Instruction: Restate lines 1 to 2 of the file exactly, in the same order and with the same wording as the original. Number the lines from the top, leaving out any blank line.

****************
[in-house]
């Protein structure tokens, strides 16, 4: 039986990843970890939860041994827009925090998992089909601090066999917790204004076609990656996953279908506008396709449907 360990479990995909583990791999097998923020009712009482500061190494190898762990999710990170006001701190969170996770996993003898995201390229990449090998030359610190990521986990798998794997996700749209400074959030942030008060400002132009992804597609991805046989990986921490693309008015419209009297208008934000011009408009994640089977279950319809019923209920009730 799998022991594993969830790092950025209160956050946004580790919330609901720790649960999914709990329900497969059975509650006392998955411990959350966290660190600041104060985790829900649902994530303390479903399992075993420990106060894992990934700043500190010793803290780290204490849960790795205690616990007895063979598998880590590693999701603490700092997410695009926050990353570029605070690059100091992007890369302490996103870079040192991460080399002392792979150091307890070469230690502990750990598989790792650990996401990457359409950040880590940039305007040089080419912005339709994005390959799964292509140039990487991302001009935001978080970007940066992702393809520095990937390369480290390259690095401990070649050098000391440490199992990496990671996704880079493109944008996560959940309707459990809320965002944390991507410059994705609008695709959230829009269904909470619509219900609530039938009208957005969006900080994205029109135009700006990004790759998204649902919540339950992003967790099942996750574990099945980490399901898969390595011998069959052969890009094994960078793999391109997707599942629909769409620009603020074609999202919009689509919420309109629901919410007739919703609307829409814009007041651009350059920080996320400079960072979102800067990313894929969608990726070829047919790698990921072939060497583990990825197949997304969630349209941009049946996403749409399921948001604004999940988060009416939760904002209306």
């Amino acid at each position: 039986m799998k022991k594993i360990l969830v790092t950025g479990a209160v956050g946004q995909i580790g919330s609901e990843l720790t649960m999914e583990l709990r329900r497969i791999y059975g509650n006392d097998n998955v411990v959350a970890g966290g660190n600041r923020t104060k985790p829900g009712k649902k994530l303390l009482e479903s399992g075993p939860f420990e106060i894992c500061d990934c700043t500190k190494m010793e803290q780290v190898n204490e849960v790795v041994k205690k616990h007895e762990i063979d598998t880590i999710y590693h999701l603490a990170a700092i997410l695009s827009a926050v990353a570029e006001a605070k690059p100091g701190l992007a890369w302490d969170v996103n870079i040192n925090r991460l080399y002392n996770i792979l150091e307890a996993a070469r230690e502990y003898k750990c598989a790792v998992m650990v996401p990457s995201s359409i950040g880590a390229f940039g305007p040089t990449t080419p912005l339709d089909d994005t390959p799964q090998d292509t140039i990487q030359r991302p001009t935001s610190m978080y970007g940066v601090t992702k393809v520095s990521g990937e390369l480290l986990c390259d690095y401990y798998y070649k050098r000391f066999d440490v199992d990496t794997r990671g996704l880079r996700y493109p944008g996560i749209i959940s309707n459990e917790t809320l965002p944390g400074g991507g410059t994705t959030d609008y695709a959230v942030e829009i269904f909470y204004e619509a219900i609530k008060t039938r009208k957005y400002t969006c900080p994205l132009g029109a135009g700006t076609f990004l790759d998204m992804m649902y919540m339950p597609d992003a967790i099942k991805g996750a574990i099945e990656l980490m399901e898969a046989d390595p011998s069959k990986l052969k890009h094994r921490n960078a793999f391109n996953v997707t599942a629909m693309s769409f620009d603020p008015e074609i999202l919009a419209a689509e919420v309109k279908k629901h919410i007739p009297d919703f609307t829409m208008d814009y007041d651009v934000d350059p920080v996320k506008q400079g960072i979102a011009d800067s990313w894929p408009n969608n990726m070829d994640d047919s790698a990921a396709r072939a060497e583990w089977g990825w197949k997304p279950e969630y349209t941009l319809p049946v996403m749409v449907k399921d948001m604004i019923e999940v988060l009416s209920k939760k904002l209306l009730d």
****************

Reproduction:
[in-house]
């Protein structure tokens, strides 16, 4: 039986990843970890939860041994827009925090998992089909601090066999917790204004076609990656996953279908506008396709449907 360990479990995909583990791999097998923020009712009482500061190494190898762990999710990170006001701190969170996770996993003898995201390229990449090998030359610190990521986990798998794997996700749209400074959030942030008060400002132009992804597609991805046989990986921490693309008015419209009297208008934000011009408009994640089977279950319809019923209920009730 799998022991594993969830790092950025209160956050946004580790919330609901720790649960999914709990329900497969059975509650006392998955411990959350966290660190600041104060985790829900649902994530303390479903399992075993420990106060894992990934700043500190010793803290780290204490849960790795205690616990007895063979598998880590590693999701603490700092997410695009926050990353570029605070690059100091992007890369302490996103870079040192991460080399002392792979150091307890070469230690502990750990598989790792650990996401990457359409950040880590940039305007040089080419912005339709994005390959799964292509140039990487991302001009935001978080970007940066992702393809520095990937390369480290390259690095401990070649050098000391440490199992990496990671996704880079493109944008996560959940309707459990809320965002944390991507410059994705609008695709959230829009269904909470619509219900609530039938009208957005969006900080994205029109135009700006990004790759998204649902919540339950992003967790099942996750574990099945980490399901898969390595011998069959052969890009094994960078793999391109997707599942629909769409620009603020074609999202919009689509919420309109629901919410007739919703609307829409814009007041651009350059920080996320400079960072979102800067990313894929969608990726070829047919790698990921072939060497583990990825197949997304969630349209941009049946996403749409399921948001604004999940988060009416939760904002209306």